The Strategy to Prevent and Regress the Vascular Calcification in Dialysis Patients (Chen et al.)

A new review paper published in BioMed Research International examines the current strategy and treatments for vascular calcification in chronic kidney disease (CKD) patients.1

Coronary artery calcification (CAC) is much more prevalent in patients with end-stage renal disease (ESRD), and cardiovascular disease (CVD) is the leading cause of mortality in this population. Scientific data shows that vascular calcification, once it occurs, is unlikely to be reserved. No definite therapy has emerged so far. Any therapeutic interventions that stop and regress the “calcium paradox” may be invaluable to patients with ESRD suffering from vascular disease.

Correction of vitamin D and vitamin K deficiency was described as one of the strategies, which can be helpful for patients with kidney problems who remain on chronic dialysis. Although, vitamin D deficiency is recognized by medical society, vitamin K treatment seems to be rather new. Vitamin K is involved in the activation of vitamin K dependent proteins such as matrix Gla protein (MGP), a strong inhibitor of soft tissue calcification. It has been demonstrated that vitamin K deficiency increases the risk of bone fracture and vascular calcification. The authors mentioned only one clinical study, where a subgroup analysis of participants who were ≥85% adherent to a 500 µg daily vitamin K1 treatment showed a lower CAC progression in the phylloquinone group than in the controls.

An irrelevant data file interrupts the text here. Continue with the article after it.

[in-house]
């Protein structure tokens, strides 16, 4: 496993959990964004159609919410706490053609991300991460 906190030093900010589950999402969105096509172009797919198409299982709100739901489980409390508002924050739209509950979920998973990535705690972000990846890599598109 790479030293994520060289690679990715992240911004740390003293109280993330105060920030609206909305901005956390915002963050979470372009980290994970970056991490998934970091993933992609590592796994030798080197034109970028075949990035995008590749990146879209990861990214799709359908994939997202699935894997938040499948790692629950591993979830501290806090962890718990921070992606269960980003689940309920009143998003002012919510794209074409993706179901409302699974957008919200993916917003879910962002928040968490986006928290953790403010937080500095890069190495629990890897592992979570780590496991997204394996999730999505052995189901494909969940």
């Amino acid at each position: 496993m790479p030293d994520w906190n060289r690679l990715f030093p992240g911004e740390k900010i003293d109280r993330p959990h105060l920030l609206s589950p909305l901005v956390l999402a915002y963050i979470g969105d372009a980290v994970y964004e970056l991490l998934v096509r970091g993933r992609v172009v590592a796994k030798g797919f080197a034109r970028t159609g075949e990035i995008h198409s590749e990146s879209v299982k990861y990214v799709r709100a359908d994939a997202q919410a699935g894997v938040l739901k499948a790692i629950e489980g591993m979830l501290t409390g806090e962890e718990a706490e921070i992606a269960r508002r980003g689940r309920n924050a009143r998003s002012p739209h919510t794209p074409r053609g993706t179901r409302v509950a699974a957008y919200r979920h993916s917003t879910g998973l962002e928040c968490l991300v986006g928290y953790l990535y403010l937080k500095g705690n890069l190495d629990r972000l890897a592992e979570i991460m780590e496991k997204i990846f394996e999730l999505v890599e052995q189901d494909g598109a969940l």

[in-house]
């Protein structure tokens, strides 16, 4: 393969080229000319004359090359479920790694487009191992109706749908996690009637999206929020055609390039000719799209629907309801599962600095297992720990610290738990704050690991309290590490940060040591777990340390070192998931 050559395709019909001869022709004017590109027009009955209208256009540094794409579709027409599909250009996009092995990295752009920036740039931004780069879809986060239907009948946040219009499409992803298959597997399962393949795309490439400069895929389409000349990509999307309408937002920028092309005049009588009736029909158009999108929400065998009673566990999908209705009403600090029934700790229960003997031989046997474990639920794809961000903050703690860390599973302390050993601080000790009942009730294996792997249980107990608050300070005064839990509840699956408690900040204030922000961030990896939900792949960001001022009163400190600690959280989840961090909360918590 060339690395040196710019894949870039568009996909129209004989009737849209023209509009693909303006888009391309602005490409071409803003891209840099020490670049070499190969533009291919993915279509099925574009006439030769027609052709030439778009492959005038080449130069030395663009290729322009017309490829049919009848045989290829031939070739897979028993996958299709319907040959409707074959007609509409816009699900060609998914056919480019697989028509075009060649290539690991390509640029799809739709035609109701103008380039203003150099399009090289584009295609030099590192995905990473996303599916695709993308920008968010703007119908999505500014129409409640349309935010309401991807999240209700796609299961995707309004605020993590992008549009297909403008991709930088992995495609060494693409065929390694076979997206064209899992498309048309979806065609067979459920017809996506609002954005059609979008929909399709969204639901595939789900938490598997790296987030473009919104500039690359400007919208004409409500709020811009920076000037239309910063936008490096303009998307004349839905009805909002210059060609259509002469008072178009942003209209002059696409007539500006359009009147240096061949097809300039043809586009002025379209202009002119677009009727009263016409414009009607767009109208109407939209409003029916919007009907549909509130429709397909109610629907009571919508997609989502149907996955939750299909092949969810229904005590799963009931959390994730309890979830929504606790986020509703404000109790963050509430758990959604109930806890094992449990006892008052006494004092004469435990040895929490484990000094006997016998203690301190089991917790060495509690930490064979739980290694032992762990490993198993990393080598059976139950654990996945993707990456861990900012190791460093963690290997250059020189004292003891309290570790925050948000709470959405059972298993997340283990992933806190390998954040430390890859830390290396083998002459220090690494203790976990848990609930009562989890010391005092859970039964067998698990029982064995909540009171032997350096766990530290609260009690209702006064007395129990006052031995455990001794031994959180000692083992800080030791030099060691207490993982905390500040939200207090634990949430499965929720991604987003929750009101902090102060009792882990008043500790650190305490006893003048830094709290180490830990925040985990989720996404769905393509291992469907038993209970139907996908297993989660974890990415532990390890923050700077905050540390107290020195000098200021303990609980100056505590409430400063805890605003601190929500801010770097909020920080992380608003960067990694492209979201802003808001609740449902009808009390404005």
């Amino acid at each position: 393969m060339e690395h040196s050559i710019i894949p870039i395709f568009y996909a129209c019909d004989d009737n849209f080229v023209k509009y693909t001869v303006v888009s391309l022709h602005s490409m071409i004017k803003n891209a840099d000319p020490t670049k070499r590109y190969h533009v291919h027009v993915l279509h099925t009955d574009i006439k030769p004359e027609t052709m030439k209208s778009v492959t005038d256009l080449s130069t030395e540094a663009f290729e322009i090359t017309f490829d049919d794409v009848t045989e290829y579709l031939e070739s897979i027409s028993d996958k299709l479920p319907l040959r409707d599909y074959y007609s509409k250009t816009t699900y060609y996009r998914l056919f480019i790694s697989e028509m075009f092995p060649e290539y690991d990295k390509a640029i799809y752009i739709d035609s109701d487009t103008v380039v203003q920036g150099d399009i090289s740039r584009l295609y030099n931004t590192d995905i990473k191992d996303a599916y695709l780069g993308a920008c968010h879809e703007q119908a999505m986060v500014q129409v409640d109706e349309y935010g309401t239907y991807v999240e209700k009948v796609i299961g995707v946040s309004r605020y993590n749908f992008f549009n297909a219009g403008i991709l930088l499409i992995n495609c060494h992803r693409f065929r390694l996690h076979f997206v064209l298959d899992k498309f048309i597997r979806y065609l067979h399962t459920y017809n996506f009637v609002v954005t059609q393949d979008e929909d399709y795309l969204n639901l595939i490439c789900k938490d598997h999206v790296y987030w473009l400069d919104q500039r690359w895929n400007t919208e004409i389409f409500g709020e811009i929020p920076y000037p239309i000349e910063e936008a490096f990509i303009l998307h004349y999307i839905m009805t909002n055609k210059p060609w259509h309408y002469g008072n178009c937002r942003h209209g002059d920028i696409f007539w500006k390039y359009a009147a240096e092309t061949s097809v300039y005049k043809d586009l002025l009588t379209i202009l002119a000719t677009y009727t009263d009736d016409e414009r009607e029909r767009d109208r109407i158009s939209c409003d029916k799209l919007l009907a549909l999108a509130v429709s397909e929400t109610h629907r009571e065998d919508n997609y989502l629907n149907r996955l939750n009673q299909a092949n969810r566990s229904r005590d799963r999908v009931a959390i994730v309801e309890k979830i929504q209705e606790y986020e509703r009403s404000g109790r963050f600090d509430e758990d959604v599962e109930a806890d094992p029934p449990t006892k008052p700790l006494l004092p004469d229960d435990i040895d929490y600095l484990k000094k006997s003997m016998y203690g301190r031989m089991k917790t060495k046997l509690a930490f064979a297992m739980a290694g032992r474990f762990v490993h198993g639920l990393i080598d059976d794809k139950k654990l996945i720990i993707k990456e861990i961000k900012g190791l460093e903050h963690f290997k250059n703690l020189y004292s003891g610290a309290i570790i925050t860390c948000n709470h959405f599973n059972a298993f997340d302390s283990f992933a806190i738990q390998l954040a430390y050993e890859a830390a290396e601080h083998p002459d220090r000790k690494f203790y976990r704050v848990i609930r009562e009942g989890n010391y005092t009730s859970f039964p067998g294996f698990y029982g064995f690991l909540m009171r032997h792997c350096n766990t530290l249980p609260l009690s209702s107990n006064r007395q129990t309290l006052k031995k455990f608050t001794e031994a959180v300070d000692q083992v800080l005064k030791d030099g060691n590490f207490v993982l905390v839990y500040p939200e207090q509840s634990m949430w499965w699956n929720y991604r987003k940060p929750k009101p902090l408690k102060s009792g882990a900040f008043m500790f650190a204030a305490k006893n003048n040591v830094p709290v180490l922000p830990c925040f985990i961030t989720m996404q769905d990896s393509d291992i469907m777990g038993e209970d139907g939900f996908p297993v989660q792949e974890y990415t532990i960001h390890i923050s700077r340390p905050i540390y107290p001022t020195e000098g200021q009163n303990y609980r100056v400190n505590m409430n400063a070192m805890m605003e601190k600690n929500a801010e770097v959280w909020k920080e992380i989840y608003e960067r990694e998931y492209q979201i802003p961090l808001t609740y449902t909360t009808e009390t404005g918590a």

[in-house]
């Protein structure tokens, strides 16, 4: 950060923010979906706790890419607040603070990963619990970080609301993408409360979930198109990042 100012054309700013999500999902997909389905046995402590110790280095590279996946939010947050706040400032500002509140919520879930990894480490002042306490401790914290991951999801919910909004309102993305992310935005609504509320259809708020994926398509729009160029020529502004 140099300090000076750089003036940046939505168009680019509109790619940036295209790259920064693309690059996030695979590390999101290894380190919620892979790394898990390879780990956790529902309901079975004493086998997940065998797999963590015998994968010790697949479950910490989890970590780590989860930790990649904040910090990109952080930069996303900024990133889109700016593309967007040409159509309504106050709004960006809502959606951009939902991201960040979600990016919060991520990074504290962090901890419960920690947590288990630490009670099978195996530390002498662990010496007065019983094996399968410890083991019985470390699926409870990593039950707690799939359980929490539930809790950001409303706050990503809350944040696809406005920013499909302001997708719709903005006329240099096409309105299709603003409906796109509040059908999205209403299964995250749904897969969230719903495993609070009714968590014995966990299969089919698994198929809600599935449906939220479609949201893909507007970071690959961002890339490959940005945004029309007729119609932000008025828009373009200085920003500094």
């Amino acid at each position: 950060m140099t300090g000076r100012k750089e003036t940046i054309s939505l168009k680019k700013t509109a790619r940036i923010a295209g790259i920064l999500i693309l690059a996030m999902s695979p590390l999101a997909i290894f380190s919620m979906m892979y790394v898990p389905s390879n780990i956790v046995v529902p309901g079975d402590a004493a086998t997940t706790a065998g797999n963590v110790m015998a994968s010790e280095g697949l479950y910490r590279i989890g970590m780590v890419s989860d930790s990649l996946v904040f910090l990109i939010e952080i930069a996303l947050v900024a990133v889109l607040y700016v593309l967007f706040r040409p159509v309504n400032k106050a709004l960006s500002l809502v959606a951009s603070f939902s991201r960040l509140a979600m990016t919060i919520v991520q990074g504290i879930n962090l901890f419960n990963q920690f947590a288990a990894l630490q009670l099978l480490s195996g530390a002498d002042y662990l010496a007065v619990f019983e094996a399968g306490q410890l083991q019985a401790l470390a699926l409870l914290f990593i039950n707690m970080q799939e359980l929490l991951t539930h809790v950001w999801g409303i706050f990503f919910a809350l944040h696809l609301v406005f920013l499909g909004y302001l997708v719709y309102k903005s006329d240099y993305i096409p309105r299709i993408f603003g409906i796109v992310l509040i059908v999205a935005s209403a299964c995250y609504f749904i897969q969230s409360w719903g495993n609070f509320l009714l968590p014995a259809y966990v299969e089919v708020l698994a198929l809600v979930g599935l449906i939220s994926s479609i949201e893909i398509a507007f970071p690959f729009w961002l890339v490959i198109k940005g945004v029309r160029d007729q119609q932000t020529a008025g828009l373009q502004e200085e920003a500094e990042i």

Dr. Katarzyna Maresz, president of the International Science and Health Foundation points out the fact that vitamin K2 was scientifically proven to be more bioefficient in the activation of vitamin K dependent proteins than vitamin K1. “Calluwe et al (2014) reported that haemodialysis patients have high levels of the inactive form of MGP (desphosphorylated-uncarboxylated-MGP, dp-uc-MGP) and may benefot form pharmacological doses of vitamin K2 (menaquinone) to improve the calcification inhibitory activity of MGP2″, she emphasizes. “Moreover, Kurtanowska et al study (2015) demontrated that supplementation with vitamin K2 (MK-7) and vitamin D3 is beneficial in CKD patients.3 Kurnatowska et al found that a 270-day course of 90 µg vitamin K2 administration may reduce the progression of atherosclerosis, and vitamin K2 significantly changed the pattern of promoters and calcification inhibitors.”

In summary, vitamin K2 supplementation may be a simple means to prevent the progression of accelerated vascular calcification in hemodialysis patients, a population characterized by severe functional vitamin K deficiency. Hopefully, the existing CAC in dialysis patients in current trials will be reduced.


  1. Nai-Ching Chen, Chih-Yang, nad Chien-Liang Chen, “The Strategy to Prevent and Regress the Vascular Calcification in Dialysis Patients,” BioMed Research International, vol. 2017, Article ID 9035193, 11 pages, 2017. doi:10.1155/2017/9035193
  2. Rogier Caluwé, Stefaan Vandecasteele, Bruno Van Vlem, Cees Vermeer, As S. De Vriese; Vitamin K2 supplementation in haemodialysis patients: a randomized dose-finding study. Nephrol Dial Transplant (7): 1385-1390. doi: 10.1093/ndt/gft464
  3. Kurnatowska I, Grzelak P, Masajtis Zagajewska A, Kaczmarska M, Stefańczyk L, Vermeer C, Maresz K, Nowicki M. Effect of vitamin K2 on progression of atherosclerosis and vascular calcification in nondialyzed patients with chronic kidney disease stage 35. Pol Arch Med Wewn. 2015 Jul 15. pii: AOP_15_066. [Epub ahead of print]
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